areas of government which tax money should not be spent. I think farm subsidies are certainly at
least as hard to justify as giving some out-of-work painter a thousand dollars to do a mural. As an
artist, I understand that, and I value the creative input of the artist. The United States Marine Corps
Band takes more tax money than all the grants to symphony orchestras by the NEA, so there’s a
certain perspective there that’s understandable. These are ridiculous, foolish grants dangerously
foolish. Most of which are made precisely to irritate the Philistine.

Q: The great
French impressionist artist Degas said, “Our mission must be to discourage art.” Are the arts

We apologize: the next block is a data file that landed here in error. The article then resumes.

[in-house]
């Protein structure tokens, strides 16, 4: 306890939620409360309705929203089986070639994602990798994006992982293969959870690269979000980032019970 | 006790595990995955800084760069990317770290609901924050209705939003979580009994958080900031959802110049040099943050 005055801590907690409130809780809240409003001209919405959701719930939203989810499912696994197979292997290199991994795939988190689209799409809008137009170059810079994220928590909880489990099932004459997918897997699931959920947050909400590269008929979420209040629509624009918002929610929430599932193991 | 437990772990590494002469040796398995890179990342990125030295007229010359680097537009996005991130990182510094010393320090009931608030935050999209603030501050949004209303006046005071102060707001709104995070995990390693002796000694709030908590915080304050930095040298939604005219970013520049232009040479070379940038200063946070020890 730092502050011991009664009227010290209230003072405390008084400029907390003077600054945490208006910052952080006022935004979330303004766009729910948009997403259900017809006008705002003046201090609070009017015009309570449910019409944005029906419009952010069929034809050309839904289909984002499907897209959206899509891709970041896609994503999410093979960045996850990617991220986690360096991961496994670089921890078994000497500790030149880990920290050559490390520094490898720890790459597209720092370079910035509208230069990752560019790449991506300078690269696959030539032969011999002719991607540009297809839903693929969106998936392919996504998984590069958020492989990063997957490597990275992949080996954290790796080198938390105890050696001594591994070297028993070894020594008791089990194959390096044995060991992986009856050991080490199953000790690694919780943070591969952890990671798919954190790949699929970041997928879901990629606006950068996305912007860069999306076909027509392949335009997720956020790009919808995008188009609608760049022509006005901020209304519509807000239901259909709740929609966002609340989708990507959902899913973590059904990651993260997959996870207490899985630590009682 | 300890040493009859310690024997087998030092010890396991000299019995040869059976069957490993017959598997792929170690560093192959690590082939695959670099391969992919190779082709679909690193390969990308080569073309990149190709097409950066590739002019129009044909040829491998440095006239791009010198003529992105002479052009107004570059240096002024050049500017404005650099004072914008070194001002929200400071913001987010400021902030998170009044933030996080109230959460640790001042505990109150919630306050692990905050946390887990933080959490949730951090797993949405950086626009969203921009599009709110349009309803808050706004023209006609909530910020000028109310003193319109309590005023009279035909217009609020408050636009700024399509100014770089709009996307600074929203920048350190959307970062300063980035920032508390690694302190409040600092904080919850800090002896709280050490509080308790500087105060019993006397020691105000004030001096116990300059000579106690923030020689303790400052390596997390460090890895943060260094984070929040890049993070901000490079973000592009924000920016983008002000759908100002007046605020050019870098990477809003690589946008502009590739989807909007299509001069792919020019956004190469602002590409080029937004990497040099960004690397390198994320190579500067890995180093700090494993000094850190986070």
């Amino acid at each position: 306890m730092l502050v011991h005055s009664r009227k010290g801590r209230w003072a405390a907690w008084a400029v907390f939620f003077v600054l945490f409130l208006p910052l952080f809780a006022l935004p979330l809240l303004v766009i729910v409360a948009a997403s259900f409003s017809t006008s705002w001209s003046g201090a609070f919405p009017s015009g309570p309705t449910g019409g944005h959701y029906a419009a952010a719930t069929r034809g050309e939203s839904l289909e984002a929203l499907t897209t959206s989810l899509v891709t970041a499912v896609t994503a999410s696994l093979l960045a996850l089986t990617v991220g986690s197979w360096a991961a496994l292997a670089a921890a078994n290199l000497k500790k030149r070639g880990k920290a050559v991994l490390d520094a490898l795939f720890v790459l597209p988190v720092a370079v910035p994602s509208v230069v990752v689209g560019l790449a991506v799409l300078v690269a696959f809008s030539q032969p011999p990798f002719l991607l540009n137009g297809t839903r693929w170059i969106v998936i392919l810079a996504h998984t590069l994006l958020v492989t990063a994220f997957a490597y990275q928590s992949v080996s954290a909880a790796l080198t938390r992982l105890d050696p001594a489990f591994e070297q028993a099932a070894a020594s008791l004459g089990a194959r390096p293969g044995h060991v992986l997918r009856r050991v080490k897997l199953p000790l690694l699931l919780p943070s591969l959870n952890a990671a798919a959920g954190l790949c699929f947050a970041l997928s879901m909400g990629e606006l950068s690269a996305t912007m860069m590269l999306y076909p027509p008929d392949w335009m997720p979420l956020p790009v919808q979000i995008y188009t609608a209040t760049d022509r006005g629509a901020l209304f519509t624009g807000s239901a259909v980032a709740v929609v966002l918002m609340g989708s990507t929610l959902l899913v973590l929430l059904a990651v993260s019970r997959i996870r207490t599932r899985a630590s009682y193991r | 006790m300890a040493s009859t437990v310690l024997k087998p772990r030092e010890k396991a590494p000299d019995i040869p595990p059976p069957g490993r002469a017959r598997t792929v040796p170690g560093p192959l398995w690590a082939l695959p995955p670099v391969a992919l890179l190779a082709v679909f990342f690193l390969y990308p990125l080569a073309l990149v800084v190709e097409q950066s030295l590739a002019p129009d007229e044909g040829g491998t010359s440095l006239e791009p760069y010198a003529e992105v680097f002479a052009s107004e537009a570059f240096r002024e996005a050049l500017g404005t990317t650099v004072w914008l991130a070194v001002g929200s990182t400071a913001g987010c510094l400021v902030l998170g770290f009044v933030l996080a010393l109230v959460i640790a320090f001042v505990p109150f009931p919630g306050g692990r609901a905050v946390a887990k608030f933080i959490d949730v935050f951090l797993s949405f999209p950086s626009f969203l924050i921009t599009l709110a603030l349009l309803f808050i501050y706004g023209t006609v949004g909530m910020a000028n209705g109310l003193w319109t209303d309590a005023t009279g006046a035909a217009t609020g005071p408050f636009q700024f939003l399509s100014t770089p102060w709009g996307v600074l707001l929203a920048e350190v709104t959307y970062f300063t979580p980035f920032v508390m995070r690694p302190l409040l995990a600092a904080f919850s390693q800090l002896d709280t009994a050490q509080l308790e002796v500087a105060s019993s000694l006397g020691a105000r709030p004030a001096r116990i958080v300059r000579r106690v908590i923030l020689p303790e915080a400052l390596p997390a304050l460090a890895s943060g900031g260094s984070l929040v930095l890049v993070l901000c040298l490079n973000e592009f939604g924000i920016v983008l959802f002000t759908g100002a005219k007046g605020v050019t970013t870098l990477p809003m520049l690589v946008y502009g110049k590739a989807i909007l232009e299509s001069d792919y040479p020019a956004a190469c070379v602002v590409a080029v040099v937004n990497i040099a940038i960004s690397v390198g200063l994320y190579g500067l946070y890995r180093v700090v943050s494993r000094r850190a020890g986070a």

doomed to bumble along in this way, to continue to deteriorate as the definition of art and the elitists
who define what good art is … try to shock the bourgeoise more and more?

Art as confrontational politics I don’t think is the function of art. Now there are artists who disagree
with me; they say that’s precisely the function of the artist. The function of art is to provide the
bread of the soul, to inspire, to elevate, to think better of the world, and ourselves.

Q: What makes you proudest to be an American?

CH: My
country’s history. I don’t know who it was that said it, but it may be that the creation of the United
States is the greatest political act in the history of mankind. I agree with that. Good question. No
one’s ever asked me that before.